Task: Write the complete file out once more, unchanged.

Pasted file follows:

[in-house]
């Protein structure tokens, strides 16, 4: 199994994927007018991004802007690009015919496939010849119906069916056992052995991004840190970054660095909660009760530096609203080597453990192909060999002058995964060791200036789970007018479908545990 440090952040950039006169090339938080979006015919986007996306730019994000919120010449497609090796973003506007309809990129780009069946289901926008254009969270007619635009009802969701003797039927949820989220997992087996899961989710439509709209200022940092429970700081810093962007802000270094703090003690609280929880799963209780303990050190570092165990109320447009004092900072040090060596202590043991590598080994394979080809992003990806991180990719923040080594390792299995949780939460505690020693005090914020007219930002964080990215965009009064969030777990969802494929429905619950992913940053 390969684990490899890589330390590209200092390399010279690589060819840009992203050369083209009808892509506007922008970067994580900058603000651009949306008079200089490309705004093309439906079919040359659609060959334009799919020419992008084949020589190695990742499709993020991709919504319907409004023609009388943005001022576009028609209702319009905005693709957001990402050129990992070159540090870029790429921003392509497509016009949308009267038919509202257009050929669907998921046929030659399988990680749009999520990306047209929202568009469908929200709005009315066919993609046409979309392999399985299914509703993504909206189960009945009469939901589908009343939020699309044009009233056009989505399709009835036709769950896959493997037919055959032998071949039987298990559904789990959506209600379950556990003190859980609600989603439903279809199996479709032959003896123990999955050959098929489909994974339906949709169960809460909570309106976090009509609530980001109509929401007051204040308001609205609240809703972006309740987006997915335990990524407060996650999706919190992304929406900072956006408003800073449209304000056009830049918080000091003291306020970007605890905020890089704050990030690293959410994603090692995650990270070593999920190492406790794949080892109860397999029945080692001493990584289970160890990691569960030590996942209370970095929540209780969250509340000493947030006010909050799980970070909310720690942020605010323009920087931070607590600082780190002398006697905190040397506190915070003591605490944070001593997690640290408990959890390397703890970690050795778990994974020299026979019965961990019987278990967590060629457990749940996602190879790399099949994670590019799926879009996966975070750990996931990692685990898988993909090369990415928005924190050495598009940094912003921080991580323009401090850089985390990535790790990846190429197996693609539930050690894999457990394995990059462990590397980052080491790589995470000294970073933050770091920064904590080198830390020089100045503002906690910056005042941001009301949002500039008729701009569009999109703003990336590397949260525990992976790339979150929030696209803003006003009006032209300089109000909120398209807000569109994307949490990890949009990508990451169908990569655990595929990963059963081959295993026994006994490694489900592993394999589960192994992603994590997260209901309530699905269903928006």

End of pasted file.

[in-house]
């Protein structure tokens, strides 16, 4: 199994994927007018991004802007690009015919496939010849119906069916056992052995991004840190970054660095909660009760530096609203080597453990192909060999002058995964060791200036789970007018479908545990 440090952040950039006169090339938080979006015919986007996306730019994000919120010449497609090796973003506007309809990129780009069946289901926008254009969270007619635009009802969701003797039927949820989220997992087996899961989710439509709209200022940092429970700081810093962007802000270094703090003690609280929880799963209780303990050190570092165990109320447009004092900072040090060596202590043991590598080994394979080809992003990806991180990719923040080594390792299995949780939460505690020693005090914020007219930002964080990215965009009064969030777990969802494929429905619950992913940053 390969684990490899890589330390590209200092390399010279690589060819840009992203050369083209009808892509506007922008970067994580900058603000651009949306008079200089490309705004093309439906079919040359659609060959334009799919020419992008084949020589190695990742499709993020991709919504319907409004023609009388943005001022576009028609209702319009905005693709957001990402050129990992070159540090870029790429921003392509497509016009949308009267038919509202257009050929669907998921046929030659399988990680749009999520990306047209929202568009469908929200709005009315066919993609046409979309392999399985299914509703993504909206189960009945009469939901589908009343939020699309044009009233056009989505399709009835036709769950896959493997037919055959032998071949039987298990559904789990959506209600379950556990003190859980609600989603439903279809199996479709032959003896123990999955050959098929489909994974339906949709169960809460909570309106976090009509609530980001109509929401007051204040308001609205609240809703972006309740987006997915335990990524407060996650999706919190992304929406900072956006408003800073449209304000056009830049918080000091003291306020970007605890905020890089704050990030690293959410994603090692995650990270070593999920190492406790794949080892109860397999029945080692001493990584289970160890990691569960030590996942209370970095929540209780969250509340000493947030006010909050799980970070909310720690942020605010323009920087931070607590600082780190002398006697905190040397506190915070003591605490944070001593997690640290408990959890390397703890970690050795778990994974020299026979019965961990019987278990967590060629457990749940996602190879790399099949994670590019799926879009996966975070750990996931990692685990898988993909090369990415928005924190050495598009940094912003921080991580323009401090850089985390990535790790990846190429197996693609539930050690894999457990394995990059462990590397980052080491790589995470000294970073933050770091920064904590080198830390020089100045503002906690910056005042941001009301949002500039008729701009569009999109703003990336590397949260525990992976790339979150929030696209803003006003009006032209300089109000909120398209807000569109994307949490990890949009990508990451169908990569655990595929990963059963081959295993026994006994490694489900592993394999589960192994992603994590997260209901309530699905269903928006």